Last year, Google launched support for the back-forward cache page caching technology on Android, which provides instant page loading when users navigate using the back or forward buttons.
According to a new document discovered by enthusiasts, the Google Chrome 92 update will also include support by default for such caching on Windows, Linux, and macOS platforms.
Now, if you open and close a page in Google Chrome, it is immediately unloaded from memory. For nearly two years, Google has been testing the back-forward cache to make it faster to open pages when users hit the back or forward button.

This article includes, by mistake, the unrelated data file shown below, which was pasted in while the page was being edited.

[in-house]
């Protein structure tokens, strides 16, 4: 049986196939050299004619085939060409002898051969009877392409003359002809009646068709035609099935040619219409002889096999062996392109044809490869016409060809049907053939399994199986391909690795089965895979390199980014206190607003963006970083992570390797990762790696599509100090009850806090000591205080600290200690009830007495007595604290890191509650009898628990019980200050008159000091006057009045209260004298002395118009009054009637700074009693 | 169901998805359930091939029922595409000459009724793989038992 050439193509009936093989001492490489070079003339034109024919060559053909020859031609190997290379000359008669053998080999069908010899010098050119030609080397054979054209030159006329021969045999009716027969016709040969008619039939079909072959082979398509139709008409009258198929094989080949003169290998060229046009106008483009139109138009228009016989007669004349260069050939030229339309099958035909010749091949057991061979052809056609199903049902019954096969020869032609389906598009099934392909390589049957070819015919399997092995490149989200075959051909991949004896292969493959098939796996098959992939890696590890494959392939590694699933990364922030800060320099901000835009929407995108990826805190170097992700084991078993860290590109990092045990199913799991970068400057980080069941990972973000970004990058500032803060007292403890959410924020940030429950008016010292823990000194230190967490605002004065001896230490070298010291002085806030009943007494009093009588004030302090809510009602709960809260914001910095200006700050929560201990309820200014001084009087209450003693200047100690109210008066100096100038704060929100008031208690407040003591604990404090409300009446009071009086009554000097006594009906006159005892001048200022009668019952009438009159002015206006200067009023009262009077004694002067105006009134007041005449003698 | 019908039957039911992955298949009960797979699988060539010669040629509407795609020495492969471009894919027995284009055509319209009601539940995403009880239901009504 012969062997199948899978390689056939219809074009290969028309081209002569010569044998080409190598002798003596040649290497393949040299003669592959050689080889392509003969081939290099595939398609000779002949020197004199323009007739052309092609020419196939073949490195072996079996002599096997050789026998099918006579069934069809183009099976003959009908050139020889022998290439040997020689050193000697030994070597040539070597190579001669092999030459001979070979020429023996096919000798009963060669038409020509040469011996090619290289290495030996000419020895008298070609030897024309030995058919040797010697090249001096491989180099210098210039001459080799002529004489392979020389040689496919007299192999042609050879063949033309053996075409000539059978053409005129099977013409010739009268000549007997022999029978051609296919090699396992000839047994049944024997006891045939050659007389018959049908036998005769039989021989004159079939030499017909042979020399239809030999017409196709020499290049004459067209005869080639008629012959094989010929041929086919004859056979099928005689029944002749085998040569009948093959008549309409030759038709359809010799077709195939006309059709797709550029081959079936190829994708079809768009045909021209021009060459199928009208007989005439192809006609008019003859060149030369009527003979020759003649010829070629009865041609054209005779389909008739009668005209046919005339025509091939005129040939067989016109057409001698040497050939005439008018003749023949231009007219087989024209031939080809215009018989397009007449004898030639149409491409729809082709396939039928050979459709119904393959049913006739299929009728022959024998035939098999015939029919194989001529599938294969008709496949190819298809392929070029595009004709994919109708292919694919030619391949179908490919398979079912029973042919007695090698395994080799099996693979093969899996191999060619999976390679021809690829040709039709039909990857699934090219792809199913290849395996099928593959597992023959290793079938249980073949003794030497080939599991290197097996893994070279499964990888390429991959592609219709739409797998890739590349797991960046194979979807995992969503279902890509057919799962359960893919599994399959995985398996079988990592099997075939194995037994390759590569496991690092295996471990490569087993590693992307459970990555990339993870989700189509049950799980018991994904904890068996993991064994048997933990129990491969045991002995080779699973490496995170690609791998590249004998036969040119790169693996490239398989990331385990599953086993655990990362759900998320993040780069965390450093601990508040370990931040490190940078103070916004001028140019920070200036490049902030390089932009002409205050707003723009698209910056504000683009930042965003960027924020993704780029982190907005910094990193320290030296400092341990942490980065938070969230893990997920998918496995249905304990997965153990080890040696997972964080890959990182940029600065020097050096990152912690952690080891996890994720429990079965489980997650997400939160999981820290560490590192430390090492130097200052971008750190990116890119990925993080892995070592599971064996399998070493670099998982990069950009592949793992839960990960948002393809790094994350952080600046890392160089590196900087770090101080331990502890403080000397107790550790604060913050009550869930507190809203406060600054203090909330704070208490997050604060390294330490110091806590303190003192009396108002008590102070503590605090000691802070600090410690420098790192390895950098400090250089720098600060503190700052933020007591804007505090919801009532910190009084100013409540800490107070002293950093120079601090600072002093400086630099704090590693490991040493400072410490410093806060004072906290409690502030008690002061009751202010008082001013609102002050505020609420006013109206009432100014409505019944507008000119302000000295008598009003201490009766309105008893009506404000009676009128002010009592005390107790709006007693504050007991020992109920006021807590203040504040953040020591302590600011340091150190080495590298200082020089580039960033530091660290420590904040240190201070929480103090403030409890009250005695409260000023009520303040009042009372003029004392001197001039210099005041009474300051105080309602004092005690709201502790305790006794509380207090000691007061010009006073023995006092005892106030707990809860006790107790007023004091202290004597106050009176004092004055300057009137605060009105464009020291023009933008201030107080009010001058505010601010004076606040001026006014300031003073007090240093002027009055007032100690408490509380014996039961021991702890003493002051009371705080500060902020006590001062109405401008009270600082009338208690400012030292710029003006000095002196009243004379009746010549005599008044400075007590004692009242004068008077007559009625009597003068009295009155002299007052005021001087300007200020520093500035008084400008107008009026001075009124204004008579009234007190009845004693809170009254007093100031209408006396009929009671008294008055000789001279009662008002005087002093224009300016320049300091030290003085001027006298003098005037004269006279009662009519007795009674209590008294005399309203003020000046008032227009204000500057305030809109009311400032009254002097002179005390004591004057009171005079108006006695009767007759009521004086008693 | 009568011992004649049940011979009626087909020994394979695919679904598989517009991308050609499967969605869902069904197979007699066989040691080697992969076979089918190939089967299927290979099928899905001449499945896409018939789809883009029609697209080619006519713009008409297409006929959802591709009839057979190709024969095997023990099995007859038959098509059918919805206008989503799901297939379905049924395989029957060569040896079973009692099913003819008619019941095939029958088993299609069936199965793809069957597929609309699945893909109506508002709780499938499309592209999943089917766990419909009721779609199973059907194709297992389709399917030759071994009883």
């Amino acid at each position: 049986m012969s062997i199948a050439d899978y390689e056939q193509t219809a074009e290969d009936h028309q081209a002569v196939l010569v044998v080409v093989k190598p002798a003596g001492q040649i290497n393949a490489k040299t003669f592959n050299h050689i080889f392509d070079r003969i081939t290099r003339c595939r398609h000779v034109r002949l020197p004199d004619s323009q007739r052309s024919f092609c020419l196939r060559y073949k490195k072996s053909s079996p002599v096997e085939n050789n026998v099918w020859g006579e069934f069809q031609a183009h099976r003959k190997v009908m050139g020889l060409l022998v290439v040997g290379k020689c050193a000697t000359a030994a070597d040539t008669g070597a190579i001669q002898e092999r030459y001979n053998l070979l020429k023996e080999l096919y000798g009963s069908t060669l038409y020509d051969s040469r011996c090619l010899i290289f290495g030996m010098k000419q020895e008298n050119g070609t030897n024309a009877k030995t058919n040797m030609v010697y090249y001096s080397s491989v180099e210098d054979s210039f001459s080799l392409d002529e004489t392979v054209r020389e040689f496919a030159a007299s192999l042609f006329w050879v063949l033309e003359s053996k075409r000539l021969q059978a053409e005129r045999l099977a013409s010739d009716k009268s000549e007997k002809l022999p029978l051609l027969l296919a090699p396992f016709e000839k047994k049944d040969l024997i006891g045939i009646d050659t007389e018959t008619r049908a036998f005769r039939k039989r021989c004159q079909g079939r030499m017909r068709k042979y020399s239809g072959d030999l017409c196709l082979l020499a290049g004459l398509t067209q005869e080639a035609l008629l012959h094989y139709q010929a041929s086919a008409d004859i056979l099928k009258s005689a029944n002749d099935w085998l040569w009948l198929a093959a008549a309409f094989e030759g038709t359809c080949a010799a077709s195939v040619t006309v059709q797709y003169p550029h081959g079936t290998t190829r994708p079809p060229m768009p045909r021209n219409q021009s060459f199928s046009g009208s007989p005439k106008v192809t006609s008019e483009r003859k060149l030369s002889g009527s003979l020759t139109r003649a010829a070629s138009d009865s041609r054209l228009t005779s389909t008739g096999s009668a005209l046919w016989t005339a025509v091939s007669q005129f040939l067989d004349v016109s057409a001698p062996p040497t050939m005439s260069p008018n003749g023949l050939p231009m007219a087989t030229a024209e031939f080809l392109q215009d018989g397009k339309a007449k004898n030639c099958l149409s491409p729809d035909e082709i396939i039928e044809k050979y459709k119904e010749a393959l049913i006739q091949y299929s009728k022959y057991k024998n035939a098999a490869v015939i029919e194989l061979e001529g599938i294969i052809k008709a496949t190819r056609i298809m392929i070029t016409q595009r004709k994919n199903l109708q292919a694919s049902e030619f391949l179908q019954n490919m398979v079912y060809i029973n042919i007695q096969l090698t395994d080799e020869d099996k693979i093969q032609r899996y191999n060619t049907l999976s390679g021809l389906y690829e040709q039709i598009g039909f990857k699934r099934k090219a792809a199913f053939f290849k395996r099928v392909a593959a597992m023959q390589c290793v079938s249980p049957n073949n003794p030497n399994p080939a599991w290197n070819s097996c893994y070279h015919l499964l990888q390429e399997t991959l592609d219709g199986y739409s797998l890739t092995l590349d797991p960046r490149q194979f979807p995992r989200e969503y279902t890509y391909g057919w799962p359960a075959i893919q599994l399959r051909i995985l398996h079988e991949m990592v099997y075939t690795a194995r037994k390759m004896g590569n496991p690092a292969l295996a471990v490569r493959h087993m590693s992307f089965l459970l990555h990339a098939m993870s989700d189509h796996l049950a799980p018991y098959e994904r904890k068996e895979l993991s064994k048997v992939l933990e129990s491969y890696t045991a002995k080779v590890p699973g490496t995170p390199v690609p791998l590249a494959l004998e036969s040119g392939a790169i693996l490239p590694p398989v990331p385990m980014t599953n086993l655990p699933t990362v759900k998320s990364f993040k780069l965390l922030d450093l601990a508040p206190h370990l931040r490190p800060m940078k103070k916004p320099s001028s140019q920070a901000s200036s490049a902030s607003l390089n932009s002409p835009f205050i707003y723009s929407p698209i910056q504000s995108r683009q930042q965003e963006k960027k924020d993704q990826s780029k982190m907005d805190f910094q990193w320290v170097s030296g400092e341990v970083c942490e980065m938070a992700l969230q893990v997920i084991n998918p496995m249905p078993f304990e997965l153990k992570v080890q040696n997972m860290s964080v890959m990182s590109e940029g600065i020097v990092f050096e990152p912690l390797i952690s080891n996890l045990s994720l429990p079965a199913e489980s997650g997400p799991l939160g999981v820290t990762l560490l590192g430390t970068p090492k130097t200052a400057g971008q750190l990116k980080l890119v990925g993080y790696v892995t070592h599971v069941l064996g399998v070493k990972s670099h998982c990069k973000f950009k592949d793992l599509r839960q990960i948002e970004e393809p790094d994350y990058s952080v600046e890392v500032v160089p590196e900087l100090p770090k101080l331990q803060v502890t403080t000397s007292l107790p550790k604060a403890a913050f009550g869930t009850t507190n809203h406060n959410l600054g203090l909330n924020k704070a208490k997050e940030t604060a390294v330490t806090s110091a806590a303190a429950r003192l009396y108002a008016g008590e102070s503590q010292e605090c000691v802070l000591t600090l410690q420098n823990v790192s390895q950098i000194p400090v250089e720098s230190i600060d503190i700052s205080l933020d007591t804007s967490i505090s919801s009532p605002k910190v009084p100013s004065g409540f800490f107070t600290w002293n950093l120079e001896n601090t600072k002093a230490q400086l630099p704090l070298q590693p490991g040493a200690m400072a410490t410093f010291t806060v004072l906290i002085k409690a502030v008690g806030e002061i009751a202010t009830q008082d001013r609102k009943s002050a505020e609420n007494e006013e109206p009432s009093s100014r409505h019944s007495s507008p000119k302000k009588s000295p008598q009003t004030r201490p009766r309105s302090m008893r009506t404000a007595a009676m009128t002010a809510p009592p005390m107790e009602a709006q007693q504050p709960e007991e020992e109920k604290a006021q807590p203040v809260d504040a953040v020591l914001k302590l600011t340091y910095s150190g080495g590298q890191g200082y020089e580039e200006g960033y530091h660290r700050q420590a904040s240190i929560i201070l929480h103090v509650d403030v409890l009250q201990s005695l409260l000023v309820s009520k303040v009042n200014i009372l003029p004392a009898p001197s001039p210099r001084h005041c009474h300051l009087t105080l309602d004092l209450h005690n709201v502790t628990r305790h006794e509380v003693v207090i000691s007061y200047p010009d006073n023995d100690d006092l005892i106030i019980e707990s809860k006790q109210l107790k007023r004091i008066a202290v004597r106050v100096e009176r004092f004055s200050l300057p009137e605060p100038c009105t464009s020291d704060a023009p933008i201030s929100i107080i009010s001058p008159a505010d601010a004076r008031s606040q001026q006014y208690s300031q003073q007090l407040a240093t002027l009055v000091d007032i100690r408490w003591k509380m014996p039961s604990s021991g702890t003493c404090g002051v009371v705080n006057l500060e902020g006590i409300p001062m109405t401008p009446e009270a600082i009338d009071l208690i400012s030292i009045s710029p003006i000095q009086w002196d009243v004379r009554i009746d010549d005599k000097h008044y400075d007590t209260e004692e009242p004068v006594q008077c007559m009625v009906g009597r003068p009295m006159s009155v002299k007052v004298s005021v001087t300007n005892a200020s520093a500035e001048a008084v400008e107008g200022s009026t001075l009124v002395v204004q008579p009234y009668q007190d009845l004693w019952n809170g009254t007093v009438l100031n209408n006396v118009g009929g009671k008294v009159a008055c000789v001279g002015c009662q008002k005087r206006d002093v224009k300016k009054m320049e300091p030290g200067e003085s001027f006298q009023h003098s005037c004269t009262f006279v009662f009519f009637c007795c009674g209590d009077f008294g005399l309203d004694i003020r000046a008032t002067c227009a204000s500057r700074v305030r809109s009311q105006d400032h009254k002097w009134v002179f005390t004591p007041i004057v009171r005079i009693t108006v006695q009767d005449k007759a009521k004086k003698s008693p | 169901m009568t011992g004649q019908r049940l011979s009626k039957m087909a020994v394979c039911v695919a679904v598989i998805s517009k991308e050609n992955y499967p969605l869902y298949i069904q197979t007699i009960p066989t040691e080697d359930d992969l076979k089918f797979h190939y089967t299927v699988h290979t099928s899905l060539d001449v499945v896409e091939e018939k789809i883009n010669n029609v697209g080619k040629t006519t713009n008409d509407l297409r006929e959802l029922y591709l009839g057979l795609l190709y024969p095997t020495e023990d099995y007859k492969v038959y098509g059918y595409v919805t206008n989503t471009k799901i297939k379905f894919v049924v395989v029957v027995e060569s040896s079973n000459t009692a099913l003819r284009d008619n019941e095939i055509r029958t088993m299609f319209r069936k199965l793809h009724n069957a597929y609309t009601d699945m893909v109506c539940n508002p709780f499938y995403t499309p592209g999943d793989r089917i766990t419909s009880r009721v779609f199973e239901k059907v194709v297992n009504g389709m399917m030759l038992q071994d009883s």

When the technology is finally implemented in the browser, users will be able to quickly re-open previously visited pages without having to download them again. This feature will allow Google Chrome’s Back and Forward buttons to work almost instantly.
Google currently plans to begin a “pilot rollout” of Chrome 92 and expand its reach in the coming months. It is not clear when this feature will be activated for all users, but interested users can manually enable it from the experimental features page in Chrome.
According to StatCounter statistics as of April 2021, Google Chrome continues to dominate the browser market with a well over 60% share.